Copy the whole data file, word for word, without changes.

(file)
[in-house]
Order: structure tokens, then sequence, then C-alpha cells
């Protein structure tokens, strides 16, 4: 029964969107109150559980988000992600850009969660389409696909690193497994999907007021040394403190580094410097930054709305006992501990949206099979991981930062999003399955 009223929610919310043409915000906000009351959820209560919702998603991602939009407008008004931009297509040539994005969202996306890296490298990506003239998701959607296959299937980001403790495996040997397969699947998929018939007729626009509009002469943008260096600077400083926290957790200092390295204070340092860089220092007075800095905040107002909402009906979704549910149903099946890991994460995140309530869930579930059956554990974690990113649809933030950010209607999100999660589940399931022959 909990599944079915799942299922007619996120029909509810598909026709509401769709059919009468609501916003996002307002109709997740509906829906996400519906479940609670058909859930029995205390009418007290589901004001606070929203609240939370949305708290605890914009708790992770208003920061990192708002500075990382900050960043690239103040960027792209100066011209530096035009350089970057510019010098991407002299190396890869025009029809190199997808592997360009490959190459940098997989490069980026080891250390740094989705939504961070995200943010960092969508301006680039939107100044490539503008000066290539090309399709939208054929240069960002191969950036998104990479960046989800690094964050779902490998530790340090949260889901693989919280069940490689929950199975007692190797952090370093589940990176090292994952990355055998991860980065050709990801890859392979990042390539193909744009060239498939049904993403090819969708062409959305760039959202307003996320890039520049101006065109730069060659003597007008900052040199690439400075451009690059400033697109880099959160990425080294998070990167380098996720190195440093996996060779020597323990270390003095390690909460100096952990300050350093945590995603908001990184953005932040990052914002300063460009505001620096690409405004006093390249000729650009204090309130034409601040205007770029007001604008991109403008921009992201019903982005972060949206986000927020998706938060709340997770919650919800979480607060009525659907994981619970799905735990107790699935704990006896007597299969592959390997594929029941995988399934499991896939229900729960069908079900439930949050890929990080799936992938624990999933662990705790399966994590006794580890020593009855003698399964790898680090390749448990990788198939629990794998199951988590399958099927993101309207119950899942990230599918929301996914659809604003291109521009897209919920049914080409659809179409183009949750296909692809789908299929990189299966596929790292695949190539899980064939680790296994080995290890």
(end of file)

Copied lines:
[in-house]
Order: structure tokens, then sequence, then C-alpha cells
């Protein structure tokens, strides 16, 4: 029964969107109150559980988000992600850009969660389409696909690193497994999907007021040394403190580094410097930054709305006992501990949206099979991981930062999003399955 009223929610919310043409915000906000009351959820209560919702998603991602939009407008008004931009297509040539994005969202996306890296490298990506003239998701959607296959299937980001403790495996040997397969699947998929018939007729626009509009002469943008260096600077400083926290957790200092390295204070340092860089220092007075800095905040107002909402009906979704549910149903099946890991994460995140309530869930579930059956554990974690990113649809933030950010209607999100999660589940399931022959 909990599944079915799942299922007619996120029909509810598909026709509401769709059919009468609501916003996002307002109709997740509906829906996400519906479940609670058909859930029995205390009418007290589901004001606070929203609240939370949305708290605890914009708790992770208003920061990192708002500075990382900050960043690239103040960027792209100066011209530096035009350089970057510019010098991407002299190396890869025009029809190199997808592997360009490959190459940098997989490069980026080891250390740094989705939504961070995200943010960092969508301006680039939107100044490539503008000066290539090309399709939208054929240069960002191969950036998104990479960046989800690094964050779902490998530790340090949260889901693989919280069940490689929950199975007692190797952090370093589940990176090292994952990355055998991860980065050709990801890859392979990042390539193909744009060239498939049904993403090819969708062409959305760039959202307003996320890039520049101006065109730069060659003597007008900052040199690439400075451009690059400033697109880099959160990425080294998070990167380098996720190195440093996996060779020597323990270390003095390690909460100096952990300050350093945590995603908001990184953005932040990052914002300063460009505001620096690409405004006093390249000729650009204090309130034409601040205007770029007001604008991109403008921009992201019903982005972060949206986000927020998706938060709340997770919650919800979480607060009525659907994981619970799905735990107790699935704990006896007597299969592959390997594929029941995988399934499991896939229900729960069908079900439930949050890929990080799936992938624990999933662990705790399966994590006794580890020593009855003698399964790898680090390749448990990788198939629990794998199951988590399958099927993101309207119950899942990230599918929301996914659809604003291109521009897209919920049914080409659809179409183009949750296909692809789908299929990189299966596929790292695949190539899980064939680790296994080995290890």